North Africa, West Asia

No revolution this year: Sudan’s October Revolution and the Arab Spring

Sudan's 1964 revolution brought a military regime to an end. The reasons for the revolt were similar to those of the Arab Spring, and they persist—so why are there no protests?

Arwa Elsanosi
1 November 2015

Demotix/Rajput Yasir. All rights reserved.

On 21 October 1964, the people of Sudan took to the streets in mass demonstrations and strikes that brought the military regime led by General Ibrahim Abbud to an end; this year marks the fifity-first anniversary of the 'October Revolution'.

When the wave of revolutions flooded the Arab region in 2011, the Sudanese people rose up in protest against military rule once again. This time it was against the Revolutionary Command Council of National Salvation, led by Omar Al-Bashir, who came to power in a bloodless coup in 1981.

This coup was later presented as the 'Salvation Revolution' (thawrat al-inqaz), a tactical move that aimed to evoke the legacy of the October Revolution and create a sense of popular support for leadership by the national hero, Al-Bashir. Using the rhetoric of the Salvation Revolution gave legitimacy and further power consolidation to Al-Bashir and his party, the National Congress Party.

During the Arab Spring others across the region, like the people of Sudan, were deeply dissatisfied by the impoverishment caused by high level of corruption, devastating unemployment rates and austerity measures imposed by the government. In Sudan's case, this was while the governing elite, and their close acquaintances, had—and continue to have—exclusive rights to wealth.

Even though Sudan has lost billions of dollars in oil receipts since South Sudan’s independence in July 2011, these elites continue to pursue their lavish life styles, widening the gap between the rich and the poor. Yet there has been a general lack of involvement by political opposition parties in the protests.

Opposition parties condemned the government's use of excessive force against the people and its decision to lift fuel subsidies in 2012. However, the leaders of these opposition parties were hesitant to express their stance in support of the protests, which weakened the political weight of the protests. For example, Sadiq al-Mahdi, a leader of the National Umma Party, made no statement supporting the protests, yet some news agencies reported that hundreds of his supporters joined the protests following a speech he delivered at a mosque in Omdurman near his residence. Later on, the Popular Congress Party and its leader Hassan al-Turabi called on their supporters to participate in Arab Spring protests.

In response, the government mobilised riot police at all protests, whether peaceful or violent, and the police did not hesitate to shoot live bullets at the protestors, and used tear gas even inside university campuses. They succeeded in dispursing protestors, and those who were caught were detained for indefinite periods, often without trials. Reports of torture and harassment by the government were made by many protestors. 

The government also cracked down on opposition parties by issuing a decree that bans political parties from meeting without permission. This decree was announced only a week after President Al-Bashir met with opposition party leaders promising a deal that would ensure their freedom to operate and compete in the national elections of 2015, which Omar Al-Bashir won with an unprecedented 94 percent.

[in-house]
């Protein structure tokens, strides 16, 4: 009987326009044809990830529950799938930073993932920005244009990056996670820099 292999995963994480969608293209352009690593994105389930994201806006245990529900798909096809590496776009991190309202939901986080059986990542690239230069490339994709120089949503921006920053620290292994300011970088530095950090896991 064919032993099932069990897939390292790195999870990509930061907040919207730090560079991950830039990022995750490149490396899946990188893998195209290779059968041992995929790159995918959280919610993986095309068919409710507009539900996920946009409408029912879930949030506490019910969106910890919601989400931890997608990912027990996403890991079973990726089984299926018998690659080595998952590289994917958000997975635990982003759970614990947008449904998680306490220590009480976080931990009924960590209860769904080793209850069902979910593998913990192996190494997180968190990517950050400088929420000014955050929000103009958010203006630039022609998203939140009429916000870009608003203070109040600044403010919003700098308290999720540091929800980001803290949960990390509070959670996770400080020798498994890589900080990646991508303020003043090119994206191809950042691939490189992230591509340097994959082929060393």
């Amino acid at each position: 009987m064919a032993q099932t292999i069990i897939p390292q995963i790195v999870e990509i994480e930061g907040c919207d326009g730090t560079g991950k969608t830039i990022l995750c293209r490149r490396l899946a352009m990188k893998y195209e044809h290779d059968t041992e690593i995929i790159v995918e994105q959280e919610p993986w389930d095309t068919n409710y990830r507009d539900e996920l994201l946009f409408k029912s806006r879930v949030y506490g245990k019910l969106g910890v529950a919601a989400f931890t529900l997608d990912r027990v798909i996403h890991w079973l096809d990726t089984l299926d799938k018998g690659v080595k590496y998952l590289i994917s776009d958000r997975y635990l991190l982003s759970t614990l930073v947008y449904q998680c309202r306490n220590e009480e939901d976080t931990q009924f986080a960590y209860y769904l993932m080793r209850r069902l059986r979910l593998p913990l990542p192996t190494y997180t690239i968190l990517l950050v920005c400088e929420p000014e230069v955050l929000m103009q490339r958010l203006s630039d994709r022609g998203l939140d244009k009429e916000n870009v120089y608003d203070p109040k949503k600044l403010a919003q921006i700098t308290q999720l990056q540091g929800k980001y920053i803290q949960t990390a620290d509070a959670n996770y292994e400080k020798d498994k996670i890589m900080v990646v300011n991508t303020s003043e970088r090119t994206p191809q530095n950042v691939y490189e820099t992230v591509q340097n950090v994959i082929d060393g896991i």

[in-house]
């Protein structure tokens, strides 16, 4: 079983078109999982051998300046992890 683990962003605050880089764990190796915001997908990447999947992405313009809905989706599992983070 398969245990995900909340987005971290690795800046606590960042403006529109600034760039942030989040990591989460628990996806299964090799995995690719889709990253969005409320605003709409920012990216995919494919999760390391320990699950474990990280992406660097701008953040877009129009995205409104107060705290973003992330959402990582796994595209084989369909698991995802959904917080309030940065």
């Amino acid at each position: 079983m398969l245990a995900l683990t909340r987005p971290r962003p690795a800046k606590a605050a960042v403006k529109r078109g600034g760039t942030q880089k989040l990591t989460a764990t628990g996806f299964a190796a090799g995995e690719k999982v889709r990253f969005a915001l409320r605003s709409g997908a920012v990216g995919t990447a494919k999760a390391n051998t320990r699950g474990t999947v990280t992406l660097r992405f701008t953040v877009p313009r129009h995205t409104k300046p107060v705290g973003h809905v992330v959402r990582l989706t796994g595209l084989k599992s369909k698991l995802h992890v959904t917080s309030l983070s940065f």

This state of general oppression has also reached cyber space, with the National Intelligence Secret Service's (NISS) creation of the so-called "Electronic Army", an internet-based body that looks for anti-government political activists and threatens them. Some have been prosecuted for their anti-government online activity.

So, how did Al-Bashir’s regime manage to consolidate power for 26 years?

Al-Inqaz regime is led by an elite that is distant from the population and that has complete and exclusive control of the military/security and party apparatus. The National Congress Party in Sudan almost fully controls the judiciary, executive and legislative branches of government, creating an almost complete monopoly over government bodies. The government is insulated by a relatively strong administration that depends principally on the military and the NISS.

Moreover, the regime succeeds in shifting the public's attention by constantly engaging in wars of distraction; the government was initially involved in a civil war with South Sudan for more than two decades, then another war in Darfur that brought about serious charges of crimes against humanity, triggering a vast reaction from the international community and specifically 'the west'—which the government is also at war against.

Another element of the military regime's consolidation of power is the use of Islam and the introduction of Shari’a law as a means of legitimacy. This was initiated by President Ja’afar Nemeiri in the early 1980s, but it was further implemented by the current government. For a society that has Islamic and Arabic traditions deeply integrated in its culture, and with the continuous marginalisation of African cultural elements, getting the average Sudanese man/woman to revolt against Al-Bashir’s 'Islamic' rule is quite difficult. 

October has come once again, but the Sudanese streets today are quiet, with little activity on social media demanding justice for students killed by riot police, or the immediate release of political activists from prisons. The country continues to have internet blackouts—although less frequently than during the Arab Spring—and austerity measures are no longer a hot topic for discussion and deep resentment.

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